7. Once all items on the agenda have been discussed (or the General Assembly is coming close to another scheduled item, for example a scheduled march) the moderator will make a motion to adjourn the General Assembly. If there are no objections the assembly is adjourned, if there is an objection a vote will be held, a majority being necessary for adjournment.


  1. A 90% three quarters (75%) majority is necessary for resolutions/proposals to pass. (Amended 10-8-2011)
  2. Unless otherwise requested all votes shall be by a show of hands. (see hand symbols below)
  3. Only yea, nay, and on the fence votes shall be counted. Abstentions are not counted. (Amended 10-8-2011)
  4. A block (arms crossed) means someone is morally or ethically opposed to the proposal/resolution and will leave if it passes. If a block occurs and the vote passes, the blockers will be able to state why they are opposed and then another vote will be taken. (Added 10-8-2011)
  5. To take a vote the moderator will ask for “those in favor” (hands up), “those opposed” (hands pointing down), and “those on the fence” (hands level), “blocks” (arms crossed) (Amended 10-8-2011)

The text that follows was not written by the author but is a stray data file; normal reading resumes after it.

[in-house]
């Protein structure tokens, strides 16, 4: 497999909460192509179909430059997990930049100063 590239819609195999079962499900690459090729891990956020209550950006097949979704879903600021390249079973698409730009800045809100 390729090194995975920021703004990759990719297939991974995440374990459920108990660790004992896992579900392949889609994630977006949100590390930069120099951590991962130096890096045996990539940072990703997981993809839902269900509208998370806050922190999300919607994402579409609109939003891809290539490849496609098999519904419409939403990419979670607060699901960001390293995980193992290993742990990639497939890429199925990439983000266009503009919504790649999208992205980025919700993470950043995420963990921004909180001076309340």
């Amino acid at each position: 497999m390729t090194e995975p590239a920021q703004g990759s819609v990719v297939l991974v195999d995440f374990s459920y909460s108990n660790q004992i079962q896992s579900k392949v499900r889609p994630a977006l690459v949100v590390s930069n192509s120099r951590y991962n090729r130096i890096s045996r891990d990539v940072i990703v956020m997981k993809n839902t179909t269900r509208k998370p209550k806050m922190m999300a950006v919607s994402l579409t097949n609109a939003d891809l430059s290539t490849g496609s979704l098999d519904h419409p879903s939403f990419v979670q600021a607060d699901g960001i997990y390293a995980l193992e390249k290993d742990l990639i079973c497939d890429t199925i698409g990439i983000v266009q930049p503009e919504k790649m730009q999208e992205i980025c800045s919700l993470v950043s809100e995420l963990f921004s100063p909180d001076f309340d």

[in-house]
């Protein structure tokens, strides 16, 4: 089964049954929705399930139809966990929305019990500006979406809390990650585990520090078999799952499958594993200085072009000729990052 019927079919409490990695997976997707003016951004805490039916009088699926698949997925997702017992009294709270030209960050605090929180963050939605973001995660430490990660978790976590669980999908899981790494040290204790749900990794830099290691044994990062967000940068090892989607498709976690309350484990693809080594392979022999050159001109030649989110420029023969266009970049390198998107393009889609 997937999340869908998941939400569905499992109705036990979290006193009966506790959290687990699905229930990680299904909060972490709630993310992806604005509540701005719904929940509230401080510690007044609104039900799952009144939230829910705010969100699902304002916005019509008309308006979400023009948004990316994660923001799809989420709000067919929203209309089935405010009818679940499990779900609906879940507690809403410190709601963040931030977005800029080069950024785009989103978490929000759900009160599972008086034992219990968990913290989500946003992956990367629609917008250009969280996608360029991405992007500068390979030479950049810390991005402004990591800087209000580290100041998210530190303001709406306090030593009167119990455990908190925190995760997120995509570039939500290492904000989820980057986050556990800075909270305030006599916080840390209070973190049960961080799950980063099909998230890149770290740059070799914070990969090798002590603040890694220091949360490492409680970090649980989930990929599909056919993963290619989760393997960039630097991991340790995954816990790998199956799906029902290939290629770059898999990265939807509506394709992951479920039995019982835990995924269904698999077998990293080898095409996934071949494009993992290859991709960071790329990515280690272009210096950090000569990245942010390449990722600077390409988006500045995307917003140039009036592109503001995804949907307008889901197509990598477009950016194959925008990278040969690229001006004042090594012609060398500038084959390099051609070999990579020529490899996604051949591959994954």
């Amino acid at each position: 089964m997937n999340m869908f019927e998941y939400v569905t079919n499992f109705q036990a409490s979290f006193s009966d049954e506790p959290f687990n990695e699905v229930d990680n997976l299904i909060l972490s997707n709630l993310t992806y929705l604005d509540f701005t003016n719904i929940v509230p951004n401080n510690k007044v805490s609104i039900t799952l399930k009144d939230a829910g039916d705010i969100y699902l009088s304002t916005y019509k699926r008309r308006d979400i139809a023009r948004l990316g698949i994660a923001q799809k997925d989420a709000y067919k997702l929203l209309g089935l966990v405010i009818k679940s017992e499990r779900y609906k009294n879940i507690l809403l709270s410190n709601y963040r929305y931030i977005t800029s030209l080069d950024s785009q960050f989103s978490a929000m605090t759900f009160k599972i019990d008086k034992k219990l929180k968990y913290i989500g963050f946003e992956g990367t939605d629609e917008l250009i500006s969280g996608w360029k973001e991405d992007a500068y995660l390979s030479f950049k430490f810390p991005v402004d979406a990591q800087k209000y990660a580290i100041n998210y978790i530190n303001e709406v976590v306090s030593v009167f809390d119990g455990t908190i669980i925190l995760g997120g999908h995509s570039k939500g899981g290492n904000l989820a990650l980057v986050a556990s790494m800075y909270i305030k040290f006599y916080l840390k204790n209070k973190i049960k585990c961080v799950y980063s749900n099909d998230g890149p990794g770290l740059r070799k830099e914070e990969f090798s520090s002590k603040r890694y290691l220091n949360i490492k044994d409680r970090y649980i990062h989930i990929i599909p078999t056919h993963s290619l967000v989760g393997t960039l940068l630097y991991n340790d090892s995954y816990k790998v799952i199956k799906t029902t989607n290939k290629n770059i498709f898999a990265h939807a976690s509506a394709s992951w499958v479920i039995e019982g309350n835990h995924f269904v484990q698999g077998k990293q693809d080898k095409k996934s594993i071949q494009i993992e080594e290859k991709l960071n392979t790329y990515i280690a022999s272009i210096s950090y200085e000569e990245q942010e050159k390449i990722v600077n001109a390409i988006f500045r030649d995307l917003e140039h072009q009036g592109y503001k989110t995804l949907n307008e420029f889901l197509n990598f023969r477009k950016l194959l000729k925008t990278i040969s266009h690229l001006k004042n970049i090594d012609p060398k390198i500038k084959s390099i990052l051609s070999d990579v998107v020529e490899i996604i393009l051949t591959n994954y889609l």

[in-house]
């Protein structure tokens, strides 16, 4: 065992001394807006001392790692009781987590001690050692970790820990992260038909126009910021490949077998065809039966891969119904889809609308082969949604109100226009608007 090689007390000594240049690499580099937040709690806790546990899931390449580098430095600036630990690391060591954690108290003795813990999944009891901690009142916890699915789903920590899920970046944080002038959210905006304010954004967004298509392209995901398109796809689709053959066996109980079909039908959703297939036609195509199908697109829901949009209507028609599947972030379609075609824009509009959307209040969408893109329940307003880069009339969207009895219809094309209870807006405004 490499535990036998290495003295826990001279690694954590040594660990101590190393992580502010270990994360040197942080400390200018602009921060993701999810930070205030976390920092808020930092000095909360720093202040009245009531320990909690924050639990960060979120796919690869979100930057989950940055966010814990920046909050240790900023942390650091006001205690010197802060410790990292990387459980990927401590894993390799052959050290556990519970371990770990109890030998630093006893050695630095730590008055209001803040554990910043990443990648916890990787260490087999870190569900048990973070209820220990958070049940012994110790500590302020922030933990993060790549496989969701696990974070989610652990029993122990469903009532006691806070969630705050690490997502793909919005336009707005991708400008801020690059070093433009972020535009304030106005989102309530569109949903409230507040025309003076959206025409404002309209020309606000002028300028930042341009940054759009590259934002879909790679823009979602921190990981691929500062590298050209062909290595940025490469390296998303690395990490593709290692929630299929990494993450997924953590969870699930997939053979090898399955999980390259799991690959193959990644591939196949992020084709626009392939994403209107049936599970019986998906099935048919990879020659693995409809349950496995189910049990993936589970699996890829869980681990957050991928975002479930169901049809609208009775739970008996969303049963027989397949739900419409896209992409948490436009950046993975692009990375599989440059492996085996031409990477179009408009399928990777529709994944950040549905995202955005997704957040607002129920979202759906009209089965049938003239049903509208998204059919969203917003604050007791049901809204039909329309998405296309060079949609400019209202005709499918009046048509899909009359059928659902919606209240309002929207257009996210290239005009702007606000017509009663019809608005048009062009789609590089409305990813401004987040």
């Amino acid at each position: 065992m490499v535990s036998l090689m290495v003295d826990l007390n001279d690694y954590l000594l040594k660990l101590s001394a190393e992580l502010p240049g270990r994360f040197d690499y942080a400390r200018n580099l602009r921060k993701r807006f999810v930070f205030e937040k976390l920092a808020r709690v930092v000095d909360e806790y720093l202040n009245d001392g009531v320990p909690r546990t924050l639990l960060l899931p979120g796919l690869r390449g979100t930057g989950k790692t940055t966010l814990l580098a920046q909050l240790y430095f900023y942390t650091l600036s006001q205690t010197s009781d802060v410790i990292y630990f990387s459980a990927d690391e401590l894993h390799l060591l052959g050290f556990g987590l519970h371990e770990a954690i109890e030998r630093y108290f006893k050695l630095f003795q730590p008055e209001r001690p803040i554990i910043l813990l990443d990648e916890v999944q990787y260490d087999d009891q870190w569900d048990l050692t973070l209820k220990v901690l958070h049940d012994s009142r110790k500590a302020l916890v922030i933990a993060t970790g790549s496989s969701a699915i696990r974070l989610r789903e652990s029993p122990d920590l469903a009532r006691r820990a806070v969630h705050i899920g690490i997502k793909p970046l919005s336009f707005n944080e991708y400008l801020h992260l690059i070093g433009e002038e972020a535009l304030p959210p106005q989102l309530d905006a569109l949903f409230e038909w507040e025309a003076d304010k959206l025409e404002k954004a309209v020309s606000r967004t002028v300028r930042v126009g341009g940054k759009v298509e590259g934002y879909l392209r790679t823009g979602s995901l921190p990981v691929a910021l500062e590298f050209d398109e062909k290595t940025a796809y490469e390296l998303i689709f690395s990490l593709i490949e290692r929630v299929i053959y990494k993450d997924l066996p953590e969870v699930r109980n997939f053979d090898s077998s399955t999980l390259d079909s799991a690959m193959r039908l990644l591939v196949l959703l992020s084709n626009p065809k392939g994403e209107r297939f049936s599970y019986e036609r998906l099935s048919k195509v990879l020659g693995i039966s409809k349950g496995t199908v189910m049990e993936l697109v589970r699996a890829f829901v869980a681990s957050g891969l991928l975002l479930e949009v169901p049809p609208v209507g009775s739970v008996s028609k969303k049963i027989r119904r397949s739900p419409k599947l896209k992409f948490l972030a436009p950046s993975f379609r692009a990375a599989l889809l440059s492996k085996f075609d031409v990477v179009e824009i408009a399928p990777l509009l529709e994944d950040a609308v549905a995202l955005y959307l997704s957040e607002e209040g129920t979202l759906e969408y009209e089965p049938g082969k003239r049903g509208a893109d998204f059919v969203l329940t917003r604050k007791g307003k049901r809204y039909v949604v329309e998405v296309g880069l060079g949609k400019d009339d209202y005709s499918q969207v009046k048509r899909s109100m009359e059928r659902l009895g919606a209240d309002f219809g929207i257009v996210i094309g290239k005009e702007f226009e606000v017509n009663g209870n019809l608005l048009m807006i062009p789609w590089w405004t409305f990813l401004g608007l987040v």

1. Assemblies are held once a day at 6:00 PM.To accommodate as many people’s schedules as possible, General Assemblies will be held twice as day; once in the morning and once in the evening.
  2. All resolutions and proposals (when possible) must be approved by two consecutive General Assemblies. Examples of exceptions are if a morning assembly adopts as a course of action to take place before the evening assembly. Resolutions must be approved by two consecutive assemblies without exception. Note: This is not enforced, as only one assembly is held each day now.
  3. General Assemblies will not be held when the group is substantially divided (ex: part of the group is on a march).


  1. Established Committees are Action, Child Care, Communication/Education, Food, Legal, Occupation, Treasury and Security
  2. New Committees may be formed by General Assembly proposal.


  1. Proposals for changes to these rules will be submitted in writing at the same time as all other proposals.
  2. Proposed rule changes take precedence over all non-emergency orders of business (move to the head of the agenda).
  3. Debate and voting on rule changes is the same as for any other proposals/resolutions.

OTHER HAND SIGNALS (not formally adopted, but used)

  1. Finger up – Point of Information – To indicate that person has something relevant (IE: factual info, etc) to say about the current topic, not for opinions. Person is added to the end of the inner stack.
  2. Fist up – Point of Order – To indicate that person has an opinion to share in support/opposition to current topic. Person is added to the end of the inner stack.
  3. Palm Up – New Proposal – Person is added to the end of the outer stack.
  4. Thumb and Forefingers in a triangle – Point of Process – To indicate to the moderator and speaker that we are not following process. Speaker is allowed to finish, and then the person who indicated this voices why they were out of order.
  5. Circular fingers – Wrap it up, we got your point already.